Aging is beautiful–let’s create a new truth and erase those old stories

aging, aging unapologetically, beauty, male gaze

Aging is beautiful–let’s create a new truth and erase those old stories

I grew up with Disney’s Snow White and Sleeping Beauty. The magical moment when the woodland creatures help Cinderella with the ball gown. I believed if I did the right things that I too might magically find a prince. Happily ever after and all that. The real message was that I would need to become the kind of girl worthy of a prince.

That message is the one most women receive in our culture. If we want to be desired (by men) we have to work at it. We have to stay thin and stay young. We have to be pleasing. Not too smart, not too outspoken. Demure and a bit submissive.

Those were the messages of my childhood. I believed those stories, on some subconscious level and incorporated them. Along with all the bad feelings of not measuring up, and the subsequent sense of having failed because my marriage failed.

What happens when we are no longer young? When we aren’t quite so thin and the dewy tight skin is gone? When our beautiful blonde locks are graying? Some of us spend so much time and energy trying to hold on to that illusion of youth that we lose ourselves. In a society that worships youth and beauty  it’s easy to feel lost, discarded. Invisible.

Aging is beautiful.

Older women are beautiful and wise and soft and intelligent and sexual. We are aging and we can find beauty in our ever changing bodies and minds.

This topic was on my mind when this  Dear Amy column popped up. It captures the angst women feel about “getting old”.  It is painful to read and to witness this individual’s fear and hurt and anger. I am sharing it here, not to deride but to call attention to the damage this ‘youth is beauty’ myth causes.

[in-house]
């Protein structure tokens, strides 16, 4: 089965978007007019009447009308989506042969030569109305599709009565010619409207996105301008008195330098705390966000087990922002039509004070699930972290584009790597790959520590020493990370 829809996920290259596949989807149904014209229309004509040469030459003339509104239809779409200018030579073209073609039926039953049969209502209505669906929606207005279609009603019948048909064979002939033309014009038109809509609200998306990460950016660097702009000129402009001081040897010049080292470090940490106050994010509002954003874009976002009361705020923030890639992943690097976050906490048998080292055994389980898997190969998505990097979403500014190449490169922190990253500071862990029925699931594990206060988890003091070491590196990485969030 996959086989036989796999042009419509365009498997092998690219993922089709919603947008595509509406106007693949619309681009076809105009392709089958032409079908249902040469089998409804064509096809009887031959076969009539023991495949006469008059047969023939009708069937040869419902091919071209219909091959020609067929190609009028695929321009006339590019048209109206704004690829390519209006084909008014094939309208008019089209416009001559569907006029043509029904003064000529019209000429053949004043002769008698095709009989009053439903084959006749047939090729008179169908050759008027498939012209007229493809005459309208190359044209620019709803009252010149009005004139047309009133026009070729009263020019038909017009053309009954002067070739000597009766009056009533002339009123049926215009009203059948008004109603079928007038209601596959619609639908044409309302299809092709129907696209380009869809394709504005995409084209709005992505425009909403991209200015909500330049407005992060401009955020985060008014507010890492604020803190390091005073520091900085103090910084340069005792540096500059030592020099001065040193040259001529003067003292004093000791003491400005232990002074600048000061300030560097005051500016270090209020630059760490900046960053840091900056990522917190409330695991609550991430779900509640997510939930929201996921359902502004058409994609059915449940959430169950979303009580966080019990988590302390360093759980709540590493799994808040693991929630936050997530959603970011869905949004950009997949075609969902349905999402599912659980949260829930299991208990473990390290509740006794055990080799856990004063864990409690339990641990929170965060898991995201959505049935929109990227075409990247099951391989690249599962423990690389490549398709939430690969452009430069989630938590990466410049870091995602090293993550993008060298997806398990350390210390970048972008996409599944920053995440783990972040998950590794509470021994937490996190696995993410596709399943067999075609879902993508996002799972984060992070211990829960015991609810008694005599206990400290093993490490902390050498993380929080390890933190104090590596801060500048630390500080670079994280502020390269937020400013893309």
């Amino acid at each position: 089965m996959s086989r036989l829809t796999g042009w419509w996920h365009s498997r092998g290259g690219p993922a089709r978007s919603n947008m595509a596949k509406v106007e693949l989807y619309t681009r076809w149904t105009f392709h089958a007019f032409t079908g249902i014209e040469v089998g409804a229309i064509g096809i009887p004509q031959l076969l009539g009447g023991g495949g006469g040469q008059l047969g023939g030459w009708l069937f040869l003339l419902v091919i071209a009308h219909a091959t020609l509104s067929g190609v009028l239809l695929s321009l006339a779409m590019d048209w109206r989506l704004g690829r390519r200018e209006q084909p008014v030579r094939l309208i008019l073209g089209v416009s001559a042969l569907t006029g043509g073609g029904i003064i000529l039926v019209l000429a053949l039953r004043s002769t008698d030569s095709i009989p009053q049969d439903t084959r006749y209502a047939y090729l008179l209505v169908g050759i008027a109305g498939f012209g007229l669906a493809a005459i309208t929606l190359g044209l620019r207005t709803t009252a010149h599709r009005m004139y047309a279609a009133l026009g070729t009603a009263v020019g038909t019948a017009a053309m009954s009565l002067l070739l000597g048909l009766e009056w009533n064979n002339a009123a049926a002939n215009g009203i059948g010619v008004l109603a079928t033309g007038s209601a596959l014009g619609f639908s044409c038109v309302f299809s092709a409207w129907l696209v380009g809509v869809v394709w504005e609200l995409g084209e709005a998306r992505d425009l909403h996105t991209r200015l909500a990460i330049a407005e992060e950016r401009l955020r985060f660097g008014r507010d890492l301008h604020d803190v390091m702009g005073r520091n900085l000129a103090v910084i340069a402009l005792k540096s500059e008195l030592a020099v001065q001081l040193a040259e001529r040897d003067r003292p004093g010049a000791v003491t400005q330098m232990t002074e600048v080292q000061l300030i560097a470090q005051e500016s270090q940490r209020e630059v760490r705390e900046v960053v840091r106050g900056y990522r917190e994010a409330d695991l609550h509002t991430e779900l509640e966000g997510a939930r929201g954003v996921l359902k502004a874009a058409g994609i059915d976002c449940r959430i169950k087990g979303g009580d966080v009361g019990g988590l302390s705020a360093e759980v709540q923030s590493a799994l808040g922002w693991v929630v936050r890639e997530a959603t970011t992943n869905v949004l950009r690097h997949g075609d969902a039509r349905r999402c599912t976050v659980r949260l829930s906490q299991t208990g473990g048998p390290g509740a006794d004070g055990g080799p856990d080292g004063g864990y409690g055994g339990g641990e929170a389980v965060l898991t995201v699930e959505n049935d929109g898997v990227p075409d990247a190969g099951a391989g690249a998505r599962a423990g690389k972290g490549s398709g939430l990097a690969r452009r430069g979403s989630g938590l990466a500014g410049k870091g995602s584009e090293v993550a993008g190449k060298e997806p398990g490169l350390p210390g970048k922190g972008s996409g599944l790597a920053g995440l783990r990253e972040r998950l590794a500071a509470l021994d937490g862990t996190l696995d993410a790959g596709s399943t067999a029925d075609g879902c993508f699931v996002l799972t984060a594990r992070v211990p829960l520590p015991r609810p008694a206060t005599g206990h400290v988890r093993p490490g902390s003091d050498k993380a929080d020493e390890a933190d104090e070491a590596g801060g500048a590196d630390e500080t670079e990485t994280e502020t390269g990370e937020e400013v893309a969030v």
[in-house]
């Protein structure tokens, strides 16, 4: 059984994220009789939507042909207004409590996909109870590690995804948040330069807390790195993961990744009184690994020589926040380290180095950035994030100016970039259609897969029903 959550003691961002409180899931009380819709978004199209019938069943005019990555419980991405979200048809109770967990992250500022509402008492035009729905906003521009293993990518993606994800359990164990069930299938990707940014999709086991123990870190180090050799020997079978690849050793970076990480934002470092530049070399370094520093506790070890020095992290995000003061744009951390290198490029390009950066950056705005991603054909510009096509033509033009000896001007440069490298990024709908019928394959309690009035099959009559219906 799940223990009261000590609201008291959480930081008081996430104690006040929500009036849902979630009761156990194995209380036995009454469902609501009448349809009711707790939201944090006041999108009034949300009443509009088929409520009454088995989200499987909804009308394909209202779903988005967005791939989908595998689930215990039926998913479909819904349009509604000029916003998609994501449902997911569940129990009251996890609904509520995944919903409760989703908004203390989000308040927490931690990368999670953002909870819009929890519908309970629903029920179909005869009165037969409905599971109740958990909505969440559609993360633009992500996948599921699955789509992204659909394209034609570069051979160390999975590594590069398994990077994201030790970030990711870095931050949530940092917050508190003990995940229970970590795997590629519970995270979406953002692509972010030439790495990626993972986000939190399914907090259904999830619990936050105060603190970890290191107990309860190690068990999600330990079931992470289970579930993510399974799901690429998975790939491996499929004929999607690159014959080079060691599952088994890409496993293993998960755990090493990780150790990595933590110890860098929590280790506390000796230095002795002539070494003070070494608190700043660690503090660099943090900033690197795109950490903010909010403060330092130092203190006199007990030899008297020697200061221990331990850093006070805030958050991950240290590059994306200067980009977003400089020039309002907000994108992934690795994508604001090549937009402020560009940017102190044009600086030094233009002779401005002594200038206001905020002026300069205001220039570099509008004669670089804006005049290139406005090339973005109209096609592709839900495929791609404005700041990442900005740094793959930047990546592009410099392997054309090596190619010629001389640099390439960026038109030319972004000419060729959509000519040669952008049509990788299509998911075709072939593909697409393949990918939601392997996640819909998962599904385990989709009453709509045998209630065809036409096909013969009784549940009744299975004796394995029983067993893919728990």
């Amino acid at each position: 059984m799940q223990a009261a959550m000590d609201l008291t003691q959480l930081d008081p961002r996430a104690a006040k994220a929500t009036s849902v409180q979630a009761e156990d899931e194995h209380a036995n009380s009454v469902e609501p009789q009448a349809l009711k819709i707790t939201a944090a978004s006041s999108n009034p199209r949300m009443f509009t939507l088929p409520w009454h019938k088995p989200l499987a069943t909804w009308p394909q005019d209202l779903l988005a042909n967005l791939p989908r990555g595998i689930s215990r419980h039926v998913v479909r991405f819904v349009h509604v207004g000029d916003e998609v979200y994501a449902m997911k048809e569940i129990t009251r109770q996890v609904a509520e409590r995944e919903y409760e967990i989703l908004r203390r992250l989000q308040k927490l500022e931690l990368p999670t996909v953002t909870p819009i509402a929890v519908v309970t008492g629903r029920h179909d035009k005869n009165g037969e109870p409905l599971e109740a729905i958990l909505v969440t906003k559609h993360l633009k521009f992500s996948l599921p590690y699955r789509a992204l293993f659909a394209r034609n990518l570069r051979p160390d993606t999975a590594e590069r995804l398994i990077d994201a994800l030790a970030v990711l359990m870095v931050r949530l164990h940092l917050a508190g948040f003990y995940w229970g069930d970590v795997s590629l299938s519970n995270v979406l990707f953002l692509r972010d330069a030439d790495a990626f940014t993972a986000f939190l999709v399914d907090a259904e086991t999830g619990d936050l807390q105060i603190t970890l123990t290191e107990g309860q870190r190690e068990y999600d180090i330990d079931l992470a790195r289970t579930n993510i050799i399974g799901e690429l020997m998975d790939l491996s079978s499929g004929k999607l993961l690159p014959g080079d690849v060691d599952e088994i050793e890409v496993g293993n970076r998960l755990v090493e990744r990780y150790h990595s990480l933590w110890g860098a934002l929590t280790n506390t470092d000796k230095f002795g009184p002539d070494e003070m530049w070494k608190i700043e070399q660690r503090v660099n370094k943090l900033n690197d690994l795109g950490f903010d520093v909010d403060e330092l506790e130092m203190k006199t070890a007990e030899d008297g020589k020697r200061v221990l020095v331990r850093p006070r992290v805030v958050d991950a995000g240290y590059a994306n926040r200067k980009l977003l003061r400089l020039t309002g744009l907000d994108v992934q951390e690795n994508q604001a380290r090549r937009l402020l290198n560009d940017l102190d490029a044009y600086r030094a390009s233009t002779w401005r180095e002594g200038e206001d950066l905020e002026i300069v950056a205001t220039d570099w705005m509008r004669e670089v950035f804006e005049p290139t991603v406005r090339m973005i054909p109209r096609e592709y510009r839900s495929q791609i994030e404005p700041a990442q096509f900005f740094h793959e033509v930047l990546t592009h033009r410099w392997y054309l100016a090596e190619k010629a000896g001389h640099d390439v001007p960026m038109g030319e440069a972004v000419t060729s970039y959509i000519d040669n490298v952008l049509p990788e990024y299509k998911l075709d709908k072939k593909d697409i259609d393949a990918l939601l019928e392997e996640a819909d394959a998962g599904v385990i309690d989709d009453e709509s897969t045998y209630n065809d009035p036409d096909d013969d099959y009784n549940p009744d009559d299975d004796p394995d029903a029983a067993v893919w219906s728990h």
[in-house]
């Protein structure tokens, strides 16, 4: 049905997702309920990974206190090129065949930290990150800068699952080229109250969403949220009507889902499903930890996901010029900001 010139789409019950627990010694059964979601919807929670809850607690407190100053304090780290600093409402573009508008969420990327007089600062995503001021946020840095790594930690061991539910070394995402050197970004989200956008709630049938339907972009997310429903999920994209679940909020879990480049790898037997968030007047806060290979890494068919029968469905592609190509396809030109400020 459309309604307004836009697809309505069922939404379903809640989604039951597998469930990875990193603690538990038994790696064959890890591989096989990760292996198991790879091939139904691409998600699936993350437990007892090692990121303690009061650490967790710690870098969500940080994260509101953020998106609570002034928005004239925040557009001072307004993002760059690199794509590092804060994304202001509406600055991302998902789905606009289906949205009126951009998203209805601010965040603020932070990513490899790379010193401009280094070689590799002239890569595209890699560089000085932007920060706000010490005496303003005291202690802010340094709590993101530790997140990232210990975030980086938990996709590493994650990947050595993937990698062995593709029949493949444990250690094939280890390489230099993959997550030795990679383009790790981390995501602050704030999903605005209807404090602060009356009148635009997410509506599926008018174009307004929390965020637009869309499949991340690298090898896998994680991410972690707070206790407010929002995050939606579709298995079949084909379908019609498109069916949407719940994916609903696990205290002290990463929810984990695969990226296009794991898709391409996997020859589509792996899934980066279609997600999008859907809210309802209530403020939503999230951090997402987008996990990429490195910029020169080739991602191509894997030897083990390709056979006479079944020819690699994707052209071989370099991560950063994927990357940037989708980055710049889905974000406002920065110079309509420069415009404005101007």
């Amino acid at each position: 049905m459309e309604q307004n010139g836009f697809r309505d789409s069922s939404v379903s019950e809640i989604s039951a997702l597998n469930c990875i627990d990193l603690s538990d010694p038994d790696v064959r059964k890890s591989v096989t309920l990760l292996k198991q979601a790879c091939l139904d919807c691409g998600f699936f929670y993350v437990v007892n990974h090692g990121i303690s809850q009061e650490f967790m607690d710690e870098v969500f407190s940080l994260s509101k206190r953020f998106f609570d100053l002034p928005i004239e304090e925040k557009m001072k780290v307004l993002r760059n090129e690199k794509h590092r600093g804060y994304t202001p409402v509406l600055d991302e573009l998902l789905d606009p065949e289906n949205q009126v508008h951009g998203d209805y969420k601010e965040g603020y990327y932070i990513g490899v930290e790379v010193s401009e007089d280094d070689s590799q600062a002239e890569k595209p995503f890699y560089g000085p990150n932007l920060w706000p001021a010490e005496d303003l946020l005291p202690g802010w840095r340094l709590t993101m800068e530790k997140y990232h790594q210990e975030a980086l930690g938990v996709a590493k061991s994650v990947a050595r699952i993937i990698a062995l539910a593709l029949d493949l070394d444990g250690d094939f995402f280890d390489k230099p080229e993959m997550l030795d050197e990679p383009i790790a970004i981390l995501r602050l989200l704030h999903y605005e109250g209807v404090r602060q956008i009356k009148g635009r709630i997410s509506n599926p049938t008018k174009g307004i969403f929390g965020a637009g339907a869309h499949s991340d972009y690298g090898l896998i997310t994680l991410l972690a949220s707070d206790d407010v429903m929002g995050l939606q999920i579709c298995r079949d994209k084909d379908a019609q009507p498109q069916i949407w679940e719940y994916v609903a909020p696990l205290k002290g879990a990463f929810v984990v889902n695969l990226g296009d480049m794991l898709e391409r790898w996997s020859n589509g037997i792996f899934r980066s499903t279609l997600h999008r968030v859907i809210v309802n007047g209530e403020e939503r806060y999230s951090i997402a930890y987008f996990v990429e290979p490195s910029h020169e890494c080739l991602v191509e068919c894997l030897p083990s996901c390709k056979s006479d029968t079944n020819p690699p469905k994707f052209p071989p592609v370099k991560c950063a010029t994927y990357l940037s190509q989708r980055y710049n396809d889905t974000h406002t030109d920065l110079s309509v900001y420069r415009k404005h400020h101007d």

Dear Amy: I am a 62-year-old woman. I am still attractive and (blessedly) wrinkle-free, due to being on an aggressive slew of hormones, antioxidants and telomerase-enhancing drugs. (I’m using all the latest technology.) Because I am (apparently) unattractive to men, no matter what I do, I take solace in the few close but platonic relationships I have with a few men.

During a recent walk on the California beach with my friend “Martin,” he pointed out one beautiful nubile young woman after another, and then described his male reaction to them. Martin also indicated that I should slim down. (I’m not overweight.)

As a middle-aged woman, I am used to being marginalized, but I think that, during the last three years, the problem has become acute. I’m not invisible: I’m reviled and demeaned, by employers and single men. These days you have to look like a porn model to even get by.

Short of spending hundreds of thousands of dollars on plastic surgery, I don’t know what I can do. I feel that something that was optional years ago is now a necessity: a complete body makeover. I have become extremely depressed about the situation. Were it not for my loving father, who left me with enough money to live on, I would be out on the streets. I am still in excellent health. But if people (both men and women) feel my looks are “off,” they will say so! Short of moving to a desert island and waiting for death, what are we supposed to do?

— Wrinkle-Free and Upset

Dear Wrinkle-Free: You already live on a desert island. You’ve put yourself there, and your obsession with looking youthful in order to attract and hold the male gaze will keep you there.

If men are so awful, then why are you so desperate for one? Why not simply step off of this terrible treadmill and decide to spend the rest of your life cultivating inner beauty? Inner beauty comes from your intellect, your character and your interest in the world and in other people. This sort of beauty does not require expensive procedures and products, and it does not fade.

Take some classes or music lessons. Join a book group. Volunteer. Learn to meditate. See a therapist. Find some nice women to hang with. Or move somewhere less shallow.